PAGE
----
The Differences Between Your Resume and LinkedIn Profile Experience Sections (Part 3)
In the second part of this series, we looked at the differences between the summary sections of your resume and LinkedIn profile. Today, we’re going to look at the differences between the experience sections of the two documents.
But first, it’s worth noting the similarities between these sections.
Similarities Between the Two Documents
Although there are important differences, there are some obvious similarities that should be mentioned – namely, accomplishment statements, the importance of keywords, and formatting.
Excellent resumes and LinkedIn profiles include quantified accomplishments in the experience sections. Numbers, dollars, and percentages speak loud and clear to recruiters and employers. People who only list the duties they performed at their previous organizations rather than prove their value through accomplishments lose out in the battle for interviews.
Having the proper keywords and keyword density propels your resume to the top of the pile after an applicant tracking system (ATS) has scanned it. Similarly, keywords are essential to being found by recruiters and employers searching for talent on LinkedIn.
The common format of both documents is chronological. This format is preferred by most recruiters over the functional format. LinkedIn wisely chose the chronological format as the structure for its experience section.
Three Ways to Approach Your LinkedIn Experience Section
Career experts don’t always agree on how you should format your LinkedIn experience section. Here are three common approaches that many people use:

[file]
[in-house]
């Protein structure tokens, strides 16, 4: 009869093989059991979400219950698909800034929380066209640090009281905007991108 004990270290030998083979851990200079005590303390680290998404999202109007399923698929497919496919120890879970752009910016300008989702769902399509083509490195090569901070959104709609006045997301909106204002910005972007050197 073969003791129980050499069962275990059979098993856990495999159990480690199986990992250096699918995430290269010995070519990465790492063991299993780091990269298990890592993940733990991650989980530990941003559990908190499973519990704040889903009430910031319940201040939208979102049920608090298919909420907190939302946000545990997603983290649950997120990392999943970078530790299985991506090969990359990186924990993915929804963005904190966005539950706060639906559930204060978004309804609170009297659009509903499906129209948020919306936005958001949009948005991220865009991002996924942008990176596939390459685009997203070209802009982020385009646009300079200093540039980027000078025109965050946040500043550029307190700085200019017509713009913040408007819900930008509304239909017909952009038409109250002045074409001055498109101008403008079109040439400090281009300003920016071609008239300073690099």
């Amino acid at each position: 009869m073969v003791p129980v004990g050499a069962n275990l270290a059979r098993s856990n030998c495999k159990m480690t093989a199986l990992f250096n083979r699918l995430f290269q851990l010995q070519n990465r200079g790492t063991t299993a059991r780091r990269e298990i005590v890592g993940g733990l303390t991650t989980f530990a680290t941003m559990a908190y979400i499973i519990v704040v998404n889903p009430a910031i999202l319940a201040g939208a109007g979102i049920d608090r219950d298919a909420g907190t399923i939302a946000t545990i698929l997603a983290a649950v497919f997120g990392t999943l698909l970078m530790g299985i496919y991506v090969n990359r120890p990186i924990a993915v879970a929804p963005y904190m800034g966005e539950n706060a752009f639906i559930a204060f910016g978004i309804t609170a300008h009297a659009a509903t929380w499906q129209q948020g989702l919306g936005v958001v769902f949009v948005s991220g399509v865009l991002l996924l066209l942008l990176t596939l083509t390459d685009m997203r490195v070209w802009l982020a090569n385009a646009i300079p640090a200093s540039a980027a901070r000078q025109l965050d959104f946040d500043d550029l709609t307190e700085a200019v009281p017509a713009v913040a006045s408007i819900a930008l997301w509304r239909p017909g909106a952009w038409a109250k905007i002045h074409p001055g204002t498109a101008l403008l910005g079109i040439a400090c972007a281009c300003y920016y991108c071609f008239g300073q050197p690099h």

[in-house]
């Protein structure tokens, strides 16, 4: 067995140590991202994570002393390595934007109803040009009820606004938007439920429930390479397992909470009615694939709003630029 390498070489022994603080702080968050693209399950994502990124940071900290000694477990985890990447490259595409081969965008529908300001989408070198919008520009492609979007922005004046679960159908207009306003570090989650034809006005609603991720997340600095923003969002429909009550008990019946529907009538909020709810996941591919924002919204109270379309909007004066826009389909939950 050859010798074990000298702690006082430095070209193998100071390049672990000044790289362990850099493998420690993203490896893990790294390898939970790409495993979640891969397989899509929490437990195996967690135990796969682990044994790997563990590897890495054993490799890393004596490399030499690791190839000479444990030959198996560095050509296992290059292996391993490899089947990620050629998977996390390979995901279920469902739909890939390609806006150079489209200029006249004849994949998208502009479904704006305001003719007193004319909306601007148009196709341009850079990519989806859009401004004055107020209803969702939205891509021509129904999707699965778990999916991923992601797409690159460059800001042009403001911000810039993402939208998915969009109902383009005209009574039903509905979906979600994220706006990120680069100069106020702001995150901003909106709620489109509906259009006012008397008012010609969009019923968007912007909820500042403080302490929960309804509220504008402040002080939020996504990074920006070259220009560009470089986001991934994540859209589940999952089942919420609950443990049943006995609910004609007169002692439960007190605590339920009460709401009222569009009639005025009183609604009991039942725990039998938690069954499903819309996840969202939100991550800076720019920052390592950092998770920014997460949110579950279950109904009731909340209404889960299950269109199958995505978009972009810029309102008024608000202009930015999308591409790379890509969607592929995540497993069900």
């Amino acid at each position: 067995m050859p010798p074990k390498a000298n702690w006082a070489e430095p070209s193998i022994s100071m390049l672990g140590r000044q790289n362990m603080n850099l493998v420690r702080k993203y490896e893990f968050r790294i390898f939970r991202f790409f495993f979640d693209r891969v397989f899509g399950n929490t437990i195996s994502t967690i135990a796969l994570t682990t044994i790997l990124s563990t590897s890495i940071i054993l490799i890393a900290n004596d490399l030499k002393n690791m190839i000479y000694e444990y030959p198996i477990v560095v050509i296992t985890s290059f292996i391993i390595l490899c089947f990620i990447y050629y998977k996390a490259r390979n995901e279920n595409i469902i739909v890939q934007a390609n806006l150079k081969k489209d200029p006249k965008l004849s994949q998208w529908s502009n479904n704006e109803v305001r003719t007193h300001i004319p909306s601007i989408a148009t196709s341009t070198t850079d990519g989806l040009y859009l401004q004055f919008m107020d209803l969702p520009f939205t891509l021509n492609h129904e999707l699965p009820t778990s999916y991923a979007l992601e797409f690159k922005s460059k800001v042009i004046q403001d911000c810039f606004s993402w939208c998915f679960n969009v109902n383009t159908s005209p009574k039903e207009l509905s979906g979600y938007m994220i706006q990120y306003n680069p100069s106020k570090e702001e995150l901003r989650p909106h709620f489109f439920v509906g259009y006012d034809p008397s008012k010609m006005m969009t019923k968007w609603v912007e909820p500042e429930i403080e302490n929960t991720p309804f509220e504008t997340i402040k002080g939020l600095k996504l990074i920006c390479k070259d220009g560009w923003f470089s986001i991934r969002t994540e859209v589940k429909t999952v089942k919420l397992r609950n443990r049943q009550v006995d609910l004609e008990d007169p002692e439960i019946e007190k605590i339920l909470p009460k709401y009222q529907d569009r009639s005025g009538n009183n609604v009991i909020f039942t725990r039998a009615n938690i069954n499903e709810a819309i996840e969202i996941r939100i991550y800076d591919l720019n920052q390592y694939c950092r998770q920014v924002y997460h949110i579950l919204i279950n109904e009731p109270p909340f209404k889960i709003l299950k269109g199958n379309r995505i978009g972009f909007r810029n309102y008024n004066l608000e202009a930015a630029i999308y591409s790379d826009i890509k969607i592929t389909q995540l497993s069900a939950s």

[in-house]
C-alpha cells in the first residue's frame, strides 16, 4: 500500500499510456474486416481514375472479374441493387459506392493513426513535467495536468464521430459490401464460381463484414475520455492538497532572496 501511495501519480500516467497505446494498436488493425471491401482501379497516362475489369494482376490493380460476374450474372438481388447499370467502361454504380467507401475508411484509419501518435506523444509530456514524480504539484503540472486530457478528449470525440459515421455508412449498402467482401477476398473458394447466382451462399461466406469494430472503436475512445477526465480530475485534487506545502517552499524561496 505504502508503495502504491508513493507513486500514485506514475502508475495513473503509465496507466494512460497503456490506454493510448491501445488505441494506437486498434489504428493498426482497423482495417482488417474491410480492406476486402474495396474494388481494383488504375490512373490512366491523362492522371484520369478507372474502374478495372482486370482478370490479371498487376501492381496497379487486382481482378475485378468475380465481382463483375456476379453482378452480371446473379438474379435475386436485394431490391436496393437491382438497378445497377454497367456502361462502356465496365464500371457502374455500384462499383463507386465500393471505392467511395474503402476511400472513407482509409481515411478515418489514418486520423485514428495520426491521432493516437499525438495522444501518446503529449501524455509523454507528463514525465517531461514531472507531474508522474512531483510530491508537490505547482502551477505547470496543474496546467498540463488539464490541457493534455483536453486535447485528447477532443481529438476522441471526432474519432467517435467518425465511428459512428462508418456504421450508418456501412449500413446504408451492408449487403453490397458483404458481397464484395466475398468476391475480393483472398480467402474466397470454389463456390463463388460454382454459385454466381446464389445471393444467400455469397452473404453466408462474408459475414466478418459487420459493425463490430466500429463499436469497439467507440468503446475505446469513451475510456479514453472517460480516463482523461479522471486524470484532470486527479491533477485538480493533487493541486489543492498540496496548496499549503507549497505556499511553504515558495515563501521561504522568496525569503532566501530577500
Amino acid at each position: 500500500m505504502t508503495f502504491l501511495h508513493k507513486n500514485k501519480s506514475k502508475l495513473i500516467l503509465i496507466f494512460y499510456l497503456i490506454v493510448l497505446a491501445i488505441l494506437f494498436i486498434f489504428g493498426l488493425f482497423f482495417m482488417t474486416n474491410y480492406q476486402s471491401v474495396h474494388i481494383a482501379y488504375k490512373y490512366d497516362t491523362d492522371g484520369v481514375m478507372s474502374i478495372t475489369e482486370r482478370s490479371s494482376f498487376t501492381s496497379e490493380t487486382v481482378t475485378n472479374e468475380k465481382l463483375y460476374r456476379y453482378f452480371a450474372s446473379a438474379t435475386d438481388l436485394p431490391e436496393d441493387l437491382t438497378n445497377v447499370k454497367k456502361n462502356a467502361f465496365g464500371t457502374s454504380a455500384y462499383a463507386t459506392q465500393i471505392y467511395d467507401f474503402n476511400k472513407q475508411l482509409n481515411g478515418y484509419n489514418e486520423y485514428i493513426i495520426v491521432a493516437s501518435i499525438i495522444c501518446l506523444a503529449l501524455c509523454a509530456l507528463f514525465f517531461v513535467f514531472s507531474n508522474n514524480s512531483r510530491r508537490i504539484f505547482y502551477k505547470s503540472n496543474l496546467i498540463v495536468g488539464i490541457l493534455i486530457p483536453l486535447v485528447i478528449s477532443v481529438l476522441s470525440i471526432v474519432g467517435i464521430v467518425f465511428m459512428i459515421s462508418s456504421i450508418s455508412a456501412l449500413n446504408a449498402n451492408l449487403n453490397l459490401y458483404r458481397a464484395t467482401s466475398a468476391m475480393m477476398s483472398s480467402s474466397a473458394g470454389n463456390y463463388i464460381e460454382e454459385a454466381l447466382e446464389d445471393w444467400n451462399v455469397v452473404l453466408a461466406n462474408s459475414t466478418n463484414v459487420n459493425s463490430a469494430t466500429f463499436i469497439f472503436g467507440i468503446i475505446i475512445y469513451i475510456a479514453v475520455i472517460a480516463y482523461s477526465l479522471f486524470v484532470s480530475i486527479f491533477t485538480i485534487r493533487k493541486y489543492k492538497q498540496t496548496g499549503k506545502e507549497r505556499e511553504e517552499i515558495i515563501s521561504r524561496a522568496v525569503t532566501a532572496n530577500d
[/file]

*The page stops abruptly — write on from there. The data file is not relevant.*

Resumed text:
1. Focus Solely on Your Accomplishments
While some career pundits believe you should copy and paste the contents of your resume experience section to your LinkedIn profile, others – including myself – feel that the LinkedIn experience section should focus solely on your accomplishments.
The purpose of doing this is to show recruiters and employers what is most important – that is, your accomplishments. It’s also useful because it provides them with something different from what they would see on your resume. Why be redundant?
2. Copy and Past Your Resume
Treating the experience section of your LinkedIn profile exactly like you would your resume is a good way to provide recruiters and employers with a full sense of the important duties you’ve performed and the accomplishments you’ve achieved.
If recruiters and employers are searching LinkedIn for talent but not calling for resumes yet, your LinkedIn profile can give them a good sense of what you’re capable of doing if you take the copy/paste approach. This being the case, you will rely on them to sift through the content and glean what is most important.
3. Do Nothing With It
The third way to treat your LinkedIn experience section is doing nothing with it – as is the case with many executives I’ve seen on LinkedIn. They simply list their title, company name, and years of employment.
I think this approach is a mistake. CEOs and directors should at the very least describe what their company does, giving visitors an idea of the breadth their responsibilities.
Executive resume writers will tell you that every section of the resume should be maximized with accomplishments and keywords. Why should the LinkedIn profile experience section be treated differently?
How to Write Your Titles
The way you write your titles for your resume and LinkedIn profiles is different. With your resume, you will write the official title you held or hold at your company. For instance, “Operations Manager.” Boring, but accurate.
With your LinkedIn profile, you can be a little more creative. You can also use the opportunity to add to the keyword count and describe your functions:
Operations Manager with expertise in Project Management | Program Management | Lean Six Sigma
The differences between the experience sections of your resume and LinkedIn profile are not as noticeable as the differences between the documents’ summaries, but it is important to take this section seriously.
Bob McIntosh, CPRW, is a career trainer who leads more than 15 job search workshops at an urban career center.
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